According to Ren, Huawei has at least 700 mathematicians, 800 physicians, 120 chemists and 6,000 to 7,000 experts working on basic research, the Science and Technology Daily reported in May.

Tencent Holdings' Chairman and CEO Pony Ma Huateng, who is also a member of the National People's Congress (NPC), submitted a proposal to strengthen the country's basic sciences at the second session of the 13th NPC in March.

Decent scientists

In January 2018, China's State Council issued a document on enhancing the country's basic scientific research comprehensively.

According to the statistics from the National Bureau of Statistics, the Ministry of Technology and the Ministry of Finance, China's research and development (R&D) expenditure in 2018 was 1.97 trillion yuan ($279.9 billion), an 11.8 percent growth compared with 2017.

The expenditure of basic scientific research reached 109.04 billion yuan, and for the first time surpassed 100 billion yuan, accounting for 5.5 percent of the total R&D expenditure.

However, Wang noted the proportion in advanced countries was about 15 percent. 

"China's economy grows fast and it is true that investment in basic sciences research has been growing fast in recent years," Lin Jianhua, former president of Peking University, told the Global Times on Friday.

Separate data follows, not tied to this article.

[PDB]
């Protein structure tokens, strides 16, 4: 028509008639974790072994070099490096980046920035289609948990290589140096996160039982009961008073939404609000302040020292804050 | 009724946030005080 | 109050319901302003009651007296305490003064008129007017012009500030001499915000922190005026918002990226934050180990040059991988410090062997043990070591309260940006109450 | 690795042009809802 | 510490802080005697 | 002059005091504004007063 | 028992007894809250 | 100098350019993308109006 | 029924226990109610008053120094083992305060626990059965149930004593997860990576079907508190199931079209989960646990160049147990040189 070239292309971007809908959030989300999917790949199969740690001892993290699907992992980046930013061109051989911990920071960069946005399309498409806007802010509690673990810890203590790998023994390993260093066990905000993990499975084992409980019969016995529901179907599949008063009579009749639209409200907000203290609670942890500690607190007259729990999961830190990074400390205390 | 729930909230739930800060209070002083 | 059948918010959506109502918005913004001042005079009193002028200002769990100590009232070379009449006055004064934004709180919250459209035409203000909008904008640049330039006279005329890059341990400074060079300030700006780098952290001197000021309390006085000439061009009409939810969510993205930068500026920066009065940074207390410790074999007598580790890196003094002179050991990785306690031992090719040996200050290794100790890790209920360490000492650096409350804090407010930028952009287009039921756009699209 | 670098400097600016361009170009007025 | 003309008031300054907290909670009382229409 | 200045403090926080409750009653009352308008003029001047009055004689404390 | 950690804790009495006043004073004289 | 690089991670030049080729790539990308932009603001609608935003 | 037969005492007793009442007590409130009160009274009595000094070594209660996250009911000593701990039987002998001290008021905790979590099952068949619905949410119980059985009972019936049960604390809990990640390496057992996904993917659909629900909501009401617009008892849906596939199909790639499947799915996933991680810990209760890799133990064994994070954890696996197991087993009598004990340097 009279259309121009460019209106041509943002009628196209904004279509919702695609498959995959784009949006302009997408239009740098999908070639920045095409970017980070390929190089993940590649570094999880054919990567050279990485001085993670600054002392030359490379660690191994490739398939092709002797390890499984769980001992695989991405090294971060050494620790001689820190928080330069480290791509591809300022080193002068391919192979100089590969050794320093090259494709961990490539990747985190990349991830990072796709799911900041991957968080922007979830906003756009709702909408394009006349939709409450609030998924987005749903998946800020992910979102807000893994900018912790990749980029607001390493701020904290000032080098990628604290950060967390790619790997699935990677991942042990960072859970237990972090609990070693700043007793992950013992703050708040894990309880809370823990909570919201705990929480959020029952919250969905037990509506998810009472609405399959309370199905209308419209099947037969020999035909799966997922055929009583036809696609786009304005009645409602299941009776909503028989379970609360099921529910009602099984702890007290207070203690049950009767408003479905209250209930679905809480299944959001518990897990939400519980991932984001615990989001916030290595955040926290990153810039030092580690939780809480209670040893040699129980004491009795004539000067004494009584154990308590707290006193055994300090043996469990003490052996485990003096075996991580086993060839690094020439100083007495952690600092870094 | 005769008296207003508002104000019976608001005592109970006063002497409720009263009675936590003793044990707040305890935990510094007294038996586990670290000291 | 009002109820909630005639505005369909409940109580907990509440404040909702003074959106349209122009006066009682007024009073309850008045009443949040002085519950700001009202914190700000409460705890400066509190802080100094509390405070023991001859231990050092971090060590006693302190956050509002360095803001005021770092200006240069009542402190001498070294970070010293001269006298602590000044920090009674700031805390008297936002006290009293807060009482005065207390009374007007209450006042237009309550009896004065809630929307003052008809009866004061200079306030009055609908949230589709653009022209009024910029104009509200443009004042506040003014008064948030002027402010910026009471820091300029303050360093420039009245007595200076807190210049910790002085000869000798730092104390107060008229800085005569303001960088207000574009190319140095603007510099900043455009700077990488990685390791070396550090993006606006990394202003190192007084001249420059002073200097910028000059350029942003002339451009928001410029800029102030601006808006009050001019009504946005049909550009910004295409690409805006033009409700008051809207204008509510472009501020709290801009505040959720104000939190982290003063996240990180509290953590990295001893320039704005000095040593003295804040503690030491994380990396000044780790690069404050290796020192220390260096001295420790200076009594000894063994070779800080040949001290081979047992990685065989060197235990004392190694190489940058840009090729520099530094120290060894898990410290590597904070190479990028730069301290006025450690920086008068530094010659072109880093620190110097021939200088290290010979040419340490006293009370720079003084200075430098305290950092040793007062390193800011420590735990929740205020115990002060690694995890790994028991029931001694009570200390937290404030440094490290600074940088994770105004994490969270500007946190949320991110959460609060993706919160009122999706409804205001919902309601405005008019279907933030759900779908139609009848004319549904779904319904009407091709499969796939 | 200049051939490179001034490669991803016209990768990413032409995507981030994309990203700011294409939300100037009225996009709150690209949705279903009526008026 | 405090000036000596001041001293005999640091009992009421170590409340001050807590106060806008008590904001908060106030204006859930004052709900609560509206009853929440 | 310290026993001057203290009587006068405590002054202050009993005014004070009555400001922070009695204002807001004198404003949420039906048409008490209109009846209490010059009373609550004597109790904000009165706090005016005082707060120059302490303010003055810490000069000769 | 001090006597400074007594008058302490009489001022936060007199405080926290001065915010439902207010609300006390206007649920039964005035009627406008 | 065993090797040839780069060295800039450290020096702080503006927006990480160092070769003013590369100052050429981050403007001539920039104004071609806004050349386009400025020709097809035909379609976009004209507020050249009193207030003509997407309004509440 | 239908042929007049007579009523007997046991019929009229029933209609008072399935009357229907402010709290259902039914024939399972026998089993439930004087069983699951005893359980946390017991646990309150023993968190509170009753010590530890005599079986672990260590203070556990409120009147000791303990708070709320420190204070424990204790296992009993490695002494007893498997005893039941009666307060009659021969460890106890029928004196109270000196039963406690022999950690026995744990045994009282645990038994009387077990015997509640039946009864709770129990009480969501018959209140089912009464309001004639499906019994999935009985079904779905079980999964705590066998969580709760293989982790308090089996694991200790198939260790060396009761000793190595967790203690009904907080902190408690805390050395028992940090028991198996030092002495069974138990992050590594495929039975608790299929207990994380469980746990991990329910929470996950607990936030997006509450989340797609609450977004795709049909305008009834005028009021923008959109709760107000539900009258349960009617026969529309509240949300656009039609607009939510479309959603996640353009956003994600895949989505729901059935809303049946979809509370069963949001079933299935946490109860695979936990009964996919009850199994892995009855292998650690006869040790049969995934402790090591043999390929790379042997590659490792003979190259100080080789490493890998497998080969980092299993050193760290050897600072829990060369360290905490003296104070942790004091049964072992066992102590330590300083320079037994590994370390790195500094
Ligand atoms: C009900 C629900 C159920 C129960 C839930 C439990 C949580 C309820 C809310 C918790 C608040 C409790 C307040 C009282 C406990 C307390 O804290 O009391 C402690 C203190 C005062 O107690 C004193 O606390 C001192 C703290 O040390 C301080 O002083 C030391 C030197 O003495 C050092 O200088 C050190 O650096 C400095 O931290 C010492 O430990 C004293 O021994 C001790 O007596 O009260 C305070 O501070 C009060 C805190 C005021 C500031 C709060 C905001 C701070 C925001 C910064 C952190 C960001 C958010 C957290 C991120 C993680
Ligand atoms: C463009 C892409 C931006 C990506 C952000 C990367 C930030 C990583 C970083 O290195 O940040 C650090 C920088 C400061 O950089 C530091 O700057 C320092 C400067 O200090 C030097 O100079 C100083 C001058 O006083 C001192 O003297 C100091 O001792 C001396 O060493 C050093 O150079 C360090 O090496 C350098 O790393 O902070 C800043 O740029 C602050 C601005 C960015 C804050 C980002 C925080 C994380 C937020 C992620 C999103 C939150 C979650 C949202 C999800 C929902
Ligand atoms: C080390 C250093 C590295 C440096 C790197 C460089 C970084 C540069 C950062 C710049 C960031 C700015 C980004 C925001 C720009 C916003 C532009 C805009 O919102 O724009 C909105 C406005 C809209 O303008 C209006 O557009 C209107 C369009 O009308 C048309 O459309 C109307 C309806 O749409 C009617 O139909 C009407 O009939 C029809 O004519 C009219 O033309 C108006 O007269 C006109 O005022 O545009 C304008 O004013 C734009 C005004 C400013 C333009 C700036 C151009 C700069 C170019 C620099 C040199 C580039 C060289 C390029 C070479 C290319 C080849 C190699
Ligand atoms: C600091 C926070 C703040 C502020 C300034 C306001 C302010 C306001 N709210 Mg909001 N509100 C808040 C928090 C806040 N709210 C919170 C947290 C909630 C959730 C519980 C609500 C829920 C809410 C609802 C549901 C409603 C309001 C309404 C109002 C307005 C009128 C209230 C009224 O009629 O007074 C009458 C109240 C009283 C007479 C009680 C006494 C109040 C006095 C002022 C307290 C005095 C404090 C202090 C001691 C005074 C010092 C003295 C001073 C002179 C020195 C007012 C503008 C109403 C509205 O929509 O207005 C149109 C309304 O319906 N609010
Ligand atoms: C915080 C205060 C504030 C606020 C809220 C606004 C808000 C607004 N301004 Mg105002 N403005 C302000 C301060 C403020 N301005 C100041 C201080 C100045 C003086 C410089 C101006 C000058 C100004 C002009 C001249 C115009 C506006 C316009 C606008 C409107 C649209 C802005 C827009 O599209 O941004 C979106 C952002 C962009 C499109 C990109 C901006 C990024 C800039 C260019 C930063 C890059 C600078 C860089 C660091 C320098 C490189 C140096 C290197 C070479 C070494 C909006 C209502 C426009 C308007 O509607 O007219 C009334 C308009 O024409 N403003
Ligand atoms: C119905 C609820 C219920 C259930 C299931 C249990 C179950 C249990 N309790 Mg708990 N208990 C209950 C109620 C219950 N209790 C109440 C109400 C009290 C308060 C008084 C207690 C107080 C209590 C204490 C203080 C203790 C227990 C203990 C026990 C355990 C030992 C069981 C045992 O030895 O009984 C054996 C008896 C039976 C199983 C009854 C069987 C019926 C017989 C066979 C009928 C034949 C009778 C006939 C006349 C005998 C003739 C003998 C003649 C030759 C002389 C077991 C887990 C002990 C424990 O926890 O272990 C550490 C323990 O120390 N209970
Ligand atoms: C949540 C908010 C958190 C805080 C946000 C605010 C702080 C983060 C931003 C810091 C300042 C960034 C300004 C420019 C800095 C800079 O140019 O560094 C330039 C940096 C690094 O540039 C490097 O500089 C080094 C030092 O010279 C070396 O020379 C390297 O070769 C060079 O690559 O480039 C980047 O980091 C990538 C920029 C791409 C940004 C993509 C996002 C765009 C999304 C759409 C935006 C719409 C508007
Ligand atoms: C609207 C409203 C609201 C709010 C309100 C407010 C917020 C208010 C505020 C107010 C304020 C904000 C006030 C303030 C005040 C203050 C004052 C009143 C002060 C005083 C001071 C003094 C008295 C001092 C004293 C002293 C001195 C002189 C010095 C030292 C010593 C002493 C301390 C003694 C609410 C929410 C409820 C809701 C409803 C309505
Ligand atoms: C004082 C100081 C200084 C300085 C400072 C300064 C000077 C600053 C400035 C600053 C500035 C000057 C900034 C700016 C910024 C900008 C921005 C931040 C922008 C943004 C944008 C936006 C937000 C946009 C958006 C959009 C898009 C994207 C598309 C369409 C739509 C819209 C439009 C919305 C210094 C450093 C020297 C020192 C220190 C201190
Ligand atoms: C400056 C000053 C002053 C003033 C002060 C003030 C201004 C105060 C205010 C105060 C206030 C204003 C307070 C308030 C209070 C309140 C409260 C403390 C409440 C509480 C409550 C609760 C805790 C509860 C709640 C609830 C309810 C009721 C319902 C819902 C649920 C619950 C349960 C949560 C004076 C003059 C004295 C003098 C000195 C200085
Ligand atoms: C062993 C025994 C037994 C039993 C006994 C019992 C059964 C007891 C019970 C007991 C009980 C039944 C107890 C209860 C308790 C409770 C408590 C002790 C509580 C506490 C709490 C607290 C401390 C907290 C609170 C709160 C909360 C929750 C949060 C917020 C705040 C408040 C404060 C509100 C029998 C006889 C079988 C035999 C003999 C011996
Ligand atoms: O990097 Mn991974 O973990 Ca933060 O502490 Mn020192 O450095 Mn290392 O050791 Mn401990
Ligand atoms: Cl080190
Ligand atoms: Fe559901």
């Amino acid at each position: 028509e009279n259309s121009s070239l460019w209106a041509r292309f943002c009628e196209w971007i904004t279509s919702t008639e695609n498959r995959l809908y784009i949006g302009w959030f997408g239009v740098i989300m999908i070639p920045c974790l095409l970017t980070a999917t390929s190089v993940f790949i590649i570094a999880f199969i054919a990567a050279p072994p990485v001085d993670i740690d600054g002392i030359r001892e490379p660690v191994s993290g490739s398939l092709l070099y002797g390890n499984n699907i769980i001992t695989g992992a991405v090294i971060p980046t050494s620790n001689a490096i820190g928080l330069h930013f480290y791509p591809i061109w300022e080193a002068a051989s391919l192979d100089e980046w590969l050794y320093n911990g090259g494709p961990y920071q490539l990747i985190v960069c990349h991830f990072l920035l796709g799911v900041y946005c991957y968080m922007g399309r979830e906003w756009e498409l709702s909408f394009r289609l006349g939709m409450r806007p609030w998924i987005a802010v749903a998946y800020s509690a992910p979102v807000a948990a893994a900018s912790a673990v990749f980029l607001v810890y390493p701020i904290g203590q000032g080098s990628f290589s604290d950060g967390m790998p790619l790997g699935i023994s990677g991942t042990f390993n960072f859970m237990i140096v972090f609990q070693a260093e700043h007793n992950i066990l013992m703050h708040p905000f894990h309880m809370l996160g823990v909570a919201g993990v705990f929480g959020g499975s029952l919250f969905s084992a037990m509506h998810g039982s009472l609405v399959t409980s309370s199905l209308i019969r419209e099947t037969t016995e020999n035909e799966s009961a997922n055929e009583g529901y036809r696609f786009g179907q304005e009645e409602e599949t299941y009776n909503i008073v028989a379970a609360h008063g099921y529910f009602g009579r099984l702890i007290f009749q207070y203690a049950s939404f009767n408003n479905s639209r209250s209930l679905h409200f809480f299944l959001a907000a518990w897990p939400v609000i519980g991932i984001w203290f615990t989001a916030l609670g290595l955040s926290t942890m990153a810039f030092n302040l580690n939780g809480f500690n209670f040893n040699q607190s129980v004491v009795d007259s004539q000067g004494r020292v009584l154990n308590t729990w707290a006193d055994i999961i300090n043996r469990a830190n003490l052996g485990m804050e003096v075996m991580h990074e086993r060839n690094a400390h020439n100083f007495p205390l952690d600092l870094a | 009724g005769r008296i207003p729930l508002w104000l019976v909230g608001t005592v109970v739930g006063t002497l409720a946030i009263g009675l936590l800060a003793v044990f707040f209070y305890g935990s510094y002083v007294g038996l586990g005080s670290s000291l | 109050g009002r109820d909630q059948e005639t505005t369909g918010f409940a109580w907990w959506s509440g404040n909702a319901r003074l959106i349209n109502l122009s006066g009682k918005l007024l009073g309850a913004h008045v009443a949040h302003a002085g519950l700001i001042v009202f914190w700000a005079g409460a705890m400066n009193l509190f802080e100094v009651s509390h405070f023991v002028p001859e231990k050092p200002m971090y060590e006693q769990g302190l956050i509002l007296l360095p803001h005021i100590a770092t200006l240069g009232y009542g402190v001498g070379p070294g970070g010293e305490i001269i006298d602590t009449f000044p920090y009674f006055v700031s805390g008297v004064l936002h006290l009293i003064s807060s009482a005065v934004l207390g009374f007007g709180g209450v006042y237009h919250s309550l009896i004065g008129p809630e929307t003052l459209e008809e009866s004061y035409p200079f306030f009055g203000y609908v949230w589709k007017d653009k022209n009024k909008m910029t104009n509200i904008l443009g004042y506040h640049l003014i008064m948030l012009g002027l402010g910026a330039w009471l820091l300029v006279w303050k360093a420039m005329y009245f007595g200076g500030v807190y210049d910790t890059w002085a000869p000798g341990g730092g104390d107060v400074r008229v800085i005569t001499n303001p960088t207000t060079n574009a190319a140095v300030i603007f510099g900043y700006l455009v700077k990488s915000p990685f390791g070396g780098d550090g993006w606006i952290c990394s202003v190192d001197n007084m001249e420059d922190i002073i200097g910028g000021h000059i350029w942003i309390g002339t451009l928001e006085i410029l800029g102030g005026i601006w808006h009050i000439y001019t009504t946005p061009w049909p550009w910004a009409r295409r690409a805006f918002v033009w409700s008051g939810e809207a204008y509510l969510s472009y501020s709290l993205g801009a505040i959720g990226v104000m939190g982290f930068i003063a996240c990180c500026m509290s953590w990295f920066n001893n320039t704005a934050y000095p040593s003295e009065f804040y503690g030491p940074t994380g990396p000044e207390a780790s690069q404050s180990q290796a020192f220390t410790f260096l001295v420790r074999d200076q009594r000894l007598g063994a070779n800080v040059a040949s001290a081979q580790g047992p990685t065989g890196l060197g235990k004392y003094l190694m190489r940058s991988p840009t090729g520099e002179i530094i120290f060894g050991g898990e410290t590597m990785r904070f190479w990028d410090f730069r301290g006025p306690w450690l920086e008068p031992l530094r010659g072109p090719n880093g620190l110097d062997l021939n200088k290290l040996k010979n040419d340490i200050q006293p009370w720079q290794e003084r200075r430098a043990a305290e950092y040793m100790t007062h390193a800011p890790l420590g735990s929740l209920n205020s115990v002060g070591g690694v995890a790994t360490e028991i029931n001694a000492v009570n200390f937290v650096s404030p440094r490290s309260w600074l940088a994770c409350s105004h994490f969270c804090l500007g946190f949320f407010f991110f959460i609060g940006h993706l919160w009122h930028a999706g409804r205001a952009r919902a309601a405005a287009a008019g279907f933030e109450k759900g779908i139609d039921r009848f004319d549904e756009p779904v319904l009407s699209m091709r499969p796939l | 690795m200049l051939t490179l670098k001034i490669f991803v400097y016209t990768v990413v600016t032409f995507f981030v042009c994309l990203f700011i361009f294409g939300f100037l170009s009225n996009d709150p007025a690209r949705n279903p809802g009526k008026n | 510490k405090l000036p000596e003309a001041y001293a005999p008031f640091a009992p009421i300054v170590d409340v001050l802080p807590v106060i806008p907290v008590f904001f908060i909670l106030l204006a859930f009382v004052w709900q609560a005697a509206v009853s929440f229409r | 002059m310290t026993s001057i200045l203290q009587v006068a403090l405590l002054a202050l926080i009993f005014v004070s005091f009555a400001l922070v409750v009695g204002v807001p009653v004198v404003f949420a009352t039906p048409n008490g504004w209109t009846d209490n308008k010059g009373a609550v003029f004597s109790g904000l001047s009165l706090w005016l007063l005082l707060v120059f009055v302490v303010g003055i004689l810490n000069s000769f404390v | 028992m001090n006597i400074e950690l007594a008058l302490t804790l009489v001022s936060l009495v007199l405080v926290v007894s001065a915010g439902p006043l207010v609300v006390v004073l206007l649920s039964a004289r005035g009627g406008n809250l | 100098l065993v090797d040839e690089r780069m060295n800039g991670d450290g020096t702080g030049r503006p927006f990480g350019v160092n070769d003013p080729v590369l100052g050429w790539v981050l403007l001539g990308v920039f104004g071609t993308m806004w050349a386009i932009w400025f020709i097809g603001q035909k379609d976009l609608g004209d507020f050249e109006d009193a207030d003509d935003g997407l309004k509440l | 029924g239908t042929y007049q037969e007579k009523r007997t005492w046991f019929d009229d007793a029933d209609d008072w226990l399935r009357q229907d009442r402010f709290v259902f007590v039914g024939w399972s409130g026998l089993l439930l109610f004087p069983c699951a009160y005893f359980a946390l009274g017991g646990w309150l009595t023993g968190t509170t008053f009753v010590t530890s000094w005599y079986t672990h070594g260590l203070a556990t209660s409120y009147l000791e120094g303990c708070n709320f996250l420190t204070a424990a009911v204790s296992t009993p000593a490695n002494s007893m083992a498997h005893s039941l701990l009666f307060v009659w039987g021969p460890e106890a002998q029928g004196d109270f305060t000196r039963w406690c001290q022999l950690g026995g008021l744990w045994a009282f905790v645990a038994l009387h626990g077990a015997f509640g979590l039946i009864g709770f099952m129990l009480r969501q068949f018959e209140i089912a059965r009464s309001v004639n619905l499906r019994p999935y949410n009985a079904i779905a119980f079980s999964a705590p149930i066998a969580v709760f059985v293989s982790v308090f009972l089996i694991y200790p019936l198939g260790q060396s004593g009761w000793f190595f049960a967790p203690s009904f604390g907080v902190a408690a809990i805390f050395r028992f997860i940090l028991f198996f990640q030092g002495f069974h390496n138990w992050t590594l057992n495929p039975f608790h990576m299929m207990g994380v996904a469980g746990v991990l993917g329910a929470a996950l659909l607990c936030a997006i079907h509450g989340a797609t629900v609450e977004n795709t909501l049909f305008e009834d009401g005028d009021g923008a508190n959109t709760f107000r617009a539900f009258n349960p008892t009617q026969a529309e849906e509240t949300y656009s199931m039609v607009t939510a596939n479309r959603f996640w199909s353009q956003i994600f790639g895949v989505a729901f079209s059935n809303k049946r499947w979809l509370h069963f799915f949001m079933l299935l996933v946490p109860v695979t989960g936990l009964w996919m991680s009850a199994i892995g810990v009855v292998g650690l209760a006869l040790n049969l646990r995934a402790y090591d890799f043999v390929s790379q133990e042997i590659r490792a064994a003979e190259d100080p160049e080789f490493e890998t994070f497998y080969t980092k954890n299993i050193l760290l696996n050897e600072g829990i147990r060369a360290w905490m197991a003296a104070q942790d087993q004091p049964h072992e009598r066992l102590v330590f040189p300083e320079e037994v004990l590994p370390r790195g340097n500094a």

Both Wang and Lin mentioned the inadequate support of basic scientific research from society. Wang said about one-third of the support in developed countries comes from social organizations and enterprises, but in China, it is nearly zero.

Wu Hong, one of the initiators of the Future Forum, told the Global Times that the prize can set an example for other organizations and companies in China to get more people involved in building China's basic scientific research. 

In addition to the funds for scientific research, policies for improving the working environment and life of scientists and academics are required, Lin noted. "The life of scientists may not be wealthy, but it should be decent. They shouldn't need to sacrifice their ideals to make a living," Lin said. 

"When we emphasize improving China's basic scientific research, we shouldn't forget that it has two missions: one is to have innovative results and the other is to cultivate talents… A country's academic capability can be reflected by how many high-level talents it cultivates," Lin said. He also mentioned that some of China's high-level talents are used to being trained abroad. 


With regards to the cooperation between Chinese scientists and American scientists, Wu said award winners Wang and Luk set a very good example. 

However, the US scrutinized Chinese scientists by refusing their visas to attend academic conferences in the US, or have investigated their Chinese descent at major academic institutions amid the trade war.

"Although the US has its own considerations according to its national conditions, the limits it put on Chinese scientists shows its narrow view," Wu said. 

"When it comes to science, every country should adopt an open and cooperative attitude," she said. 

After giving an example of Nobel Prize winner Tu Youyou who discovered the drug artemisinin to treat malaria, Wu asked how it is possible if Tu's research only cures Chinese patients, and not the patients around the world?